"An Americana band whose sun-kissed songwriting, fiery electric guitar, and lush vocal harmonies evoke the California coastline as much as the Bible Belt countryside, the HawtThorns are rooted in the collaborative chemistry of husband-and-wife duo KP and Johnny Hawthorn." - Rolling Stone Country


Before forming their band in Los Angeles and relocating to Nashville, the Hawthorns both enjoyed acclaimed careers of their own, leaving their marks upon the intersecting worlds of rock, country, and pop music. California native KP (formerly Kirsten Proffit) launched her solo career with 2006's Lucky Girl, a singer/songwriter record whose tracks found their way onto TV shows like Friday Night Lights and Dawson's Creek. By 2012, she was also touring the country with Jaime Wyatt and Manda Mosher as a member of CALICO, a trio of songwriters whose warm, nostalgic sound nodded to Gram Parsons, Emmylou Harris, and other icons of California's country-rock golden days. The group hit the ground running, playing 200 shows during their first year together. CALICO was a true collaboration, too — a group whose members shared songwriting and singing duties — but after two albums together (both of which were co-produced by Kirsten), the band called it quits. The grind of the road had taken its toll. Besides, KP had become excited about collaborating with another musician: guitar slinger Johnny Hawthorn.


As a songwriter, multi-instrumentalist, lead guitarist, and record producer, Johnny had already performed with bands like Toad the Wet Sprocket and Everclear by the time he crossed paths with KP at the Cinema Bar in Culver City, CA. He'd also released three albums as a solo artist, with Guitar Player Magazine likening his phrasing to Jimi Hendrix and his vocal melodies to the Eagles. The connection between KP and Johnny was immediate, and the two spent their first date playing songs together. Before long, they were writing songs of their own — melodic music that made room for KP's voice, Johnny's guitar, and plenty of collaboratively-written hooks. The two became newlyweds, too, their sound mirroring the mutual respect and reverence found in their marriage.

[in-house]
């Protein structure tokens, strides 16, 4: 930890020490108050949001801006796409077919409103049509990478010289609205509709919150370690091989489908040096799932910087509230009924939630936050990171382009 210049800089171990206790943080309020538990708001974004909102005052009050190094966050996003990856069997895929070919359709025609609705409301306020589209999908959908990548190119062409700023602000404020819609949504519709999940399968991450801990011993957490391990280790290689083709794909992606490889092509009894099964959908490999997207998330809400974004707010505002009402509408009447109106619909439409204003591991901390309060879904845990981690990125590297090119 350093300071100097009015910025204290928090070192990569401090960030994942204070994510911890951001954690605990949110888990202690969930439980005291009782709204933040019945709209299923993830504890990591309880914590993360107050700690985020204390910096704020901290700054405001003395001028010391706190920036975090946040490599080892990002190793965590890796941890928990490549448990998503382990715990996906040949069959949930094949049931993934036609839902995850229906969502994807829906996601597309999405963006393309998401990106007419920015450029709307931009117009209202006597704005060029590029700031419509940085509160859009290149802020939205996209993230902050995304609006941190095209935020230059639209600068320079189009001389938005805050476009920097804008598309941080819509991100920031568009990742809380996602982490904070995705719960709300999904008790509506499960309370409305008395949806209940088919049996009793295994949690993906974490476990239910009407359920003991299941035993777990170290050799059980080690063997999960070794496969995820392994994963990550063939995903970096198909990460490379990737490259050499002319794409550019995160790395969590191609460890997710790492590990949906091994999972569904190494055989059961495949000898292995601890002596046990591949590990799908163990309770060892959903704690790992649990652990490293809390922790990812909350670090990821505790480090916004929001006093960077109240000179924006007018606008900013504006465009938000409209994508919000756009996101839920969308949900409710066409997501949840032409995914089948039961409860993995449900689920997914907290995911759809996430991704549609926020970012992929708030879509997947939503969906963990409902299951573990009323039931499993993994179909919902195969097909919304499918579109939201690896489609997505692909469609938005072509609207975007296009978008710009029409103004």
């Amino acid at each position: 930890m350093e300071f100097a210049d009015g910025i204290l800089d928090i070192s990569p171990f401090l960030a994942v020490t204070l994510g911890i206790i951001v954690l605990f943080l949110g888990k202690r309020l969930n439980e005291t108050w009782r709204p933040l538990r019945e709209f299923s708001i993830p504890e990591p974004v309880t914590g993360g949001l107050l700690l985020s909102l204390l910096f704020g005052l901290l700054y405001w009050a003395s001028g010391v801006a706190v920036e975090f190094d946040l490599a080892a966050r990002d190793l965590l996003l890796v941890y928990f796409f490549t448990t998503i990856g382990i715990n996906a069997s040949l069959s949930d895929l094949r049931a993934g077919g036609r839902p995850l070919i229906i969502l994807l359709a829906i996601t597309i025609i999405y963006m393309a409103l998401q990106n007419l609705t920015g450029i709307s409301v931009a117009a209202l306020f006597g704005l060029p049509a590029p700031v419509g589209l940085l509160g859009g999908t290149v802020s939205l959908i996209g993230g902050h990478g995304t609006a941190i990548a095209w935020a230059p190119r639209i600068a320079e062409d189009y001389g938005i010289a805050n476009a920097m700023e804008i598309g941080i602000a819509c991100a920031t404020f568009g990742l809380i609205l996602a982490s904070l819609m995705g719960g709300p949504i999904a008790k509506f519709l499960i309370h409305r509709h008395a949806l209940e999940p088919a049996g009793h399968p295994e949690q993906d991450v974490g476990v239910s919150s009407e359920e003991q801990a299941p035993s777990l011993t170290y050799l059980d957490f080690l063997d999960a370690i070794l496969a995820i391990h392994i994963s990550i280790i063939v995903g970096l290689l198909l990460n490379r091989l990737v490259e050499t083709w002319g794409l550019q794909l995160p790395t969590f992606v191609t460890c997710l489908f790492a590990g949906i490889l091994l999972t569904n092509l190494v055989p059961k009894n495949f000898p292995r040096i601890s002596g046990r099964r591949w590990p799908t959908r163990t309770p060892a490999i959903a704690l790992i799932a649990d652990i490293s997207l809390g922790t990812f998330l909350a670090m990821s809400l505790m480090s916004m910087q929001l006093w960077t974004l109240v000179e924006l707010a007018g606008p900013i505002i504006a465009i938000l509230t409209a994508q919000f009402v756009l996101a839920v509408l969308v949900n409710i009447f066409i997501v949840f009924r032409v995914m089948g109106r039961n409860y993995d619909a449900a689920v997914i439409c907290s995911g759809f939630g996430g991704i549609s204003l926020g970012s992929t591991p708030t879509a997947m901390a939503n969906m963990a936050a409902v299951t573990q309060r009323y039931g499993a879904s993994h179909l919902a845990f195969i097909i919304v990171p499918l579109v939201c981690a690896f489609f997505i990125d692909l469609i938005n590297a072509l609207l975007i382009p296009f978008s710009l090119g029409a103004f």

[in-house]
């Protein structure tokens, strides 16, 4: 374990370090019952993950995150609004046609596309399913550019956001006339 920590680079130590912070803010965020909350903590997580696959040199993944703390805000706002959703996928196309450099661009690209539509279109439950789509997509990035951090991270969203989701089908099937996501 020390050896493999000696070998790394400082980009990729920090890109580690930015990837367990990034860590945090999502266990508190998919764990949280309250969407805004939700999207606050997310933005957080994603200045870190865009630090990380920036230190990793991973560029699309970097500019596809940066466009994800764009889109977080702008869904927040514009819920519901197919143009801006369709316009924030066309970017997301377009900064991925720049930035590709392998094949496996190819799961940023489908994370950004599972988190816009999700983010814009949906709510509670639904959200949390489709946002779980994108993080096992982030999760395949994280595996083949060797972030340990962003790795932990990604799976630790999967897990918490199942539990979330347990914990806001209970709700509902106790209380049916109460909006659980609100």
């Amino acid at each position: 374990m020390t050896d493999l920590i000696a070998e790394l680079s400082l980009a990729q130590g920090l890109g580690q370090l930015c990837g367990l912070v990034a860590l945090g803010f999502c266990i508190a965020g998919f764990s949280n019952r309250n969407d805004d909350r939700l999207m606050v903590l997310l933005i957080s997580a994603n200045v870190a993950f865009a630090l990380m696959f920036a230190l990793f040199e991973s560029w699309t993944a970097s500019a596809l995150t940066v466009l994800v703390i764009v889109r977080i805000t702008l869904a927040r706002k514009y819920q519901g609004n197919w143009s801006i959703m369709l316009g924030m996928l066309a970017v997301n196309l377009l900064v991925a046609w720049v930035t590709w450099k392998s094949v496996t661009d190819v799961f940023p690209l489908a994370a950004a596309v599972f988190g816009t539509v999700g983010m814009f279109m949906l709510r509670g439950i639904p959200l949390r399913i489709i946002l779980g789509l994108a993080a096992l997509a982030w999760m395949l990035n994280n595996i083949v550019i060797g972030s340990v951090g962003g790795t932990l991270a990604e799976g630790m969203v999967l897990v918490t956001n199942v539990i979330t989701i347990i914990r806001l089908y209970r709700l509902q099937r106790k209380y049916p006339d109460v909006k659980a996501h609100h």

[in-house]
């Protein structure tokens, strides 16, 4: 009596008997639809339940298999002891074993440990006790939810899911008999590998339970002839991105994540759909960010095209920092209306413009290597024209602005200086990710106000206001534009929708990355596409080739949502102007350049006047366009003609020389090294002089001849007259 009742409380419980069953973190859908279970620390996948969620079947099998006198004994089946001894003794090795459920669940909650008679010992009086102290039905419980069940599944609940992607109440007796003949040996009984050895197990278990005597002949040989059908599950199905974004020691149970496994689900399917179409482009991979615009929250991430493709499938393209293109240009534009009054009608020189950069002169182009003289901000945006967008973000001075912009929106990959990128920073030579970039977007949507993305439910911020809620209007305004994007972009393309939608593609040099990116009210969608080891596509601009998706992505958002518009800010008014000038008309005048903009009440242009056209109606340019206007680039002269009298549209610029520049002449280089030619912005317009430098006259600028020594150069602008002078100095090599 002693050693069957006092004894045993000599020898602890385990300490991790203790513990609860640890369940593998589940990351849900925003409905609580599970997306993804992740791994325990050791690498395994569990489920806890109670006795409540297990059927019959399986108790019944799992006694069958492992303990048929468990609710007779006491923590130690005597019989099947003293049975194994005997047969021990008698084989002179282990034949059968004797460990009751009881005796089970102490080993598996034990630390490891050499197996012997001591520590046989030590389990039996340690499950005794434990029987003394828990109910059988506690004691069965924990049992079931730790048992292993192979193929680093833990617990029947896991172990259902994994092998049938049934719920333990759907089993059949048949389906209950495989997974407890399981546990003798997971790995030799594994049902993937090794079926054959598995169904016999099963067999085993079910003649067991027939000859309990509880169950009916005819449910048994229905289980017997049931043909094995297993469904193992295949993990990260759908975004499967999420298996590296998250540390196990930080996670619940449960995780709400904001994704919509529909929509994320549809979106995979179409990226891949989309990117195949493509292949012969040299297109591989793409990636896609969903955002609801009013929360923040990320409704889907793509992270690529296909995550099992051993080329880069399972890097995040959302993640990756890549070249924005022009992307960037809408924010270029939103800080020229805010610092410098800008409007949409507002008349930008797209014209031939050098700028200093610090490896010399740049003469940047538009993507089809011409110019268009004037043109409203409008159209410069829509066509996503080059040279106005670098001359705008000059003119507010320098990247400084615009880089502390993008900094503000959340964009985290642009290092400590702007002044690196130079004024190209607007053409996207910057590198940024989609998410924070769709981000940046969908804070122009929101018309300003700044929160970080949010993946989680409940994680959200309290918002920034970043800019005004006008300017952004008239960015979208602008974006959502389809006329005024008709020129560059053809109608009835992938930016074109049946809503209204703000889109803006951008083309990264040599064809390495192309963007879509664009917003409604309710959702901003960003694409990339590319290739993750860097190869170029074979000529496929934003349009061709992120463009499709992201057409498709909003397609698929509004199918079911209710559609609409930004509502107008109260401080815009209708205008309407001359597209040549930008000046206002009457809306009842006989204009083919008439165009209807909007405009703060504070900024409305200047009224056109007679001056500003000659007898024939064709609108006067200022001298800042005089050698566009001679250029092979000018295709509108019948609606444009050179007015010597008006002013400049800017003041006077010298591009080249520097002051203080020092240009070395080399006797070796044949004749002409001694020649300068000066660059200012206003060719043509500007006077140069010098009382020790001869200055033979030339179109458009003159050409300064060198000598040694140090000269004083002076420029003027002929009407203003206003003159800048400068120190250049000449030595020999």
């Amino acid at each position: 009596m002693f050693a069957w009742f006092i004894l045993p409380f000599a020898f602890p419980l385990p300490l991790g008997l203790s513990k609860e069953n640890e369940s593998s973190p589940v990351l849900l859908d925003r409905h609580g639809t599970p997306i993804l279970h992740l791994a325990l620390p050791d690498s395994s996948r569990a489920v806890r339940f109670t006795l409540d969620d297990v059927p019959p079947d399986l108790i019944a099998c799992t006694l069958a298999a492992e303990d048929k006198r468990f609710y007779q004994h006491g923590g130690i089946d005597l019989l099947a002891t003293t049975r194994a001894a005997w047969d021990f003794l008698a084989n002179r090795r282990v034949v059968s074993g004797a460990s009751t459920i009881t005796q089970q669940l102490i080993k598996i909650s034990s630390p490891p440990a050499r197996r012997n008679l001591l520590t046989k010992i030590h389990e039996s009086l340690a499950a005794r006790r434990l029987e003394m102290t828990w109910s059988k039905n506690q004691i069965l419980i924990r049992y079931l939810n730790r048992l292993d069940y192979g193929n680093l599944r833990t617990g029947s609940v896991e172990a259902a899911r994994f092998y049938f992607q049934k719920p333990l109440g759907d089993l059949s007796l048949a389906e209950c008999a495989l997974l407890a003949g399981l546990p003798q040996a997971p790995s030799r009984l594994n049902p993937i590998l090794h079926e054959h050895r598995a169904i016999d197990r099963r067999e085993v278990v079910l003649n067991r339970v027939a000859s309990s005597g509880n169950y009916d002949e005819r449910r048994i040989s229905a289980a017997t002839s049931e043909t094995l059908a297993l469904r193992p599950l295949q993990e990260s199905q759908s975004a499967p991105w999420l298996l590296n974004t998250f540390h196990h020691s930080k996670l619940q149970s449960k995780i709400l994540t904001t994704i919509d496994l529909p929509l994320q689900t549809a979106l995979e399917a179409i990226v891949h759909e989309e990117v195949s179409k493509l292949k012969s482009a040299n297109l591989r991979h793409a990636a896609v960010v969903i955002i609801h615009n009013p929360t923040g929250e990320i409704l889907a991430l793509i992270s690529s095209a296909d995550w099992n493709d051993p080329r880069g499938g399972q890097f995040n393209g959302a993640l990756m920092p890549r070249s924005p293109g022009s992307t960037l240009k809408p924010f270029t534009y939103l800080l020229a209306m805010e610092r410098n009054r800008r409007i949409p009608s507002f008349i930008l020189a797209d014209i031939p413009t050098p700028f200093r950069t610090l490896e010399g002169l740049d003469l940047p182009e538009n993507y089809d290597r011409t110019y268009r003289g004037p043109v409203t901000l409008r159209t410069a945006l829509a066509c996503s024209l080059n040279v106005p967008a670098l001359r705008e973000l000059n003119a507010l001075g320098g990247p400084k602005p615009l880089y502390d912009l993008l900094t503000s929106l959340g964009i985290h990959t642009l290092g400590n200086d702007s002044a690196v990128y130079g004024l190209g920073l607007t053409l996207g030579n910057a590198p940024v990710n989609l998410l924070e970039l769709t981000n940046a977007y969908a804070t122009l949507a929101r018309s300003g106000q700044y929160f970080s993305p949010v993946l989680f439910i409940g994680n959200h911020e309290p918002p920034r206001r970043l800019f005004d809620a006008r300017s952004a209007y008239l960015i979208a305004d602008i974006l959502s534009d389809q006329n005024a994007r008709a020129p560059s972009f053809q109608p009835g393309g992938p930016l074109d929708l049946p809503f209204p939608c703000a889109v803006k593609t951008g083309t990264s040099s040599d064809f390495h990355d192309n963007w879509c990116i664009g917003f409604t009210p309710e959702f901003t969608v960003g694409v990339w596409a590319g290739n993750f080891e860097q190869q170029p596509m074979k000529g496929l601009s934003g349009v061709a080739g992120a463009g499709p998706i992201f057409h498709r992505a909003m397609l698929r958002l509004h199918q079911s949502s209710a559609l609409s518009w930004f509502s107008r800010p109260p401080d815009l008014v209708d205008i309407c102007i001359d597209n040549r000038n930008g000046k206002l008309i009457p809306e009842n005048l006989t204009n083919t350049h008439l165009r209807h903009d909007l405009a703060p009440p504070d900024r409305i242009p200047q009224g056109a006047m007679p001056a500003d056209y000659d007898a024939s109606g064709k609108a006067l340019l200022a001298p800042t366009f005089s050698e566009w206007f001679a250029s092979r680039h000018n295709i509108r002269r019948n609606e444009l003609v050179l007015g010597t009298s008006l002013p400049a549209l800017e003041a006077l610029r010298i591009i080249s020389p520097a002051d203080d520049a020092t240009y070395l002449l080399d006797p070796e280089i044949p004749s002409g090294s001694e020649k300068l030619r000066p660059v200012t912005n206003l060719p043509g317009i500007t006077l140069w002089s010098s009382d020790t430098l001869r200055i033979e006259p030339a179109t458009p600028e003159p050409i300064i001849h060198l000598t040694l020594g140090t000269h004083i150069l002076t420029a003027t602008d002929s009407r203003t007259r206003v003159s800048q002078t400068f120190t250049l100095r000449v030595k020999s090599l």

Morning Sun marked the HawtThorns' official debut in 2019. An amped-up Americana album for guitar enthusiasts and singer/songwriter fans alike, the record balanced its creators' backgrounds, finding room for lap steel guitar, strings, organ, thickly-stacked coed harmonies, and heartland hooks. It also emphasized the HawtThorns' emphasis on community, with co-production from Ernie Corne (founder of Forty Below Records) and additional contributions from Sasha Smith, Kaitlin Wolfberg, Arthur Barrow, Steve Berns, Matt Lucich, and Eliot Lorango.


When the KP and Johnny moved to Nashville in early 2020, they carried that spirit with them. KP, as a co-owner of the independent record label Mule Kick Records, they helped champion other artists whose music — like the HawtThorns' own songs — blurred the boundaries between multiple genres. As (KP) creator/producer of the upcoming documentary "Palomania," they highlighted the long-lasting reach of an historic music venue. And with a cover of Tom Petty's "Time to Move On" — released in 2021, following a year spent indoors due to the Covid-19 pandemic — they say goodbye to the challenges of the past and looking forward to a bigger, brighter future.


Moving on is hard. It's uncertain. Few artists have learned that lesson better than KP and Johnny, who've spent more than a dozen years weathering the ups and downs of the music industry. They've tapped into a new beginning with the HawtThorns, though, and the horizon — including a return to the road, as well as a second full-length album in late 2021 — is looking bright. Here's to fresh starts.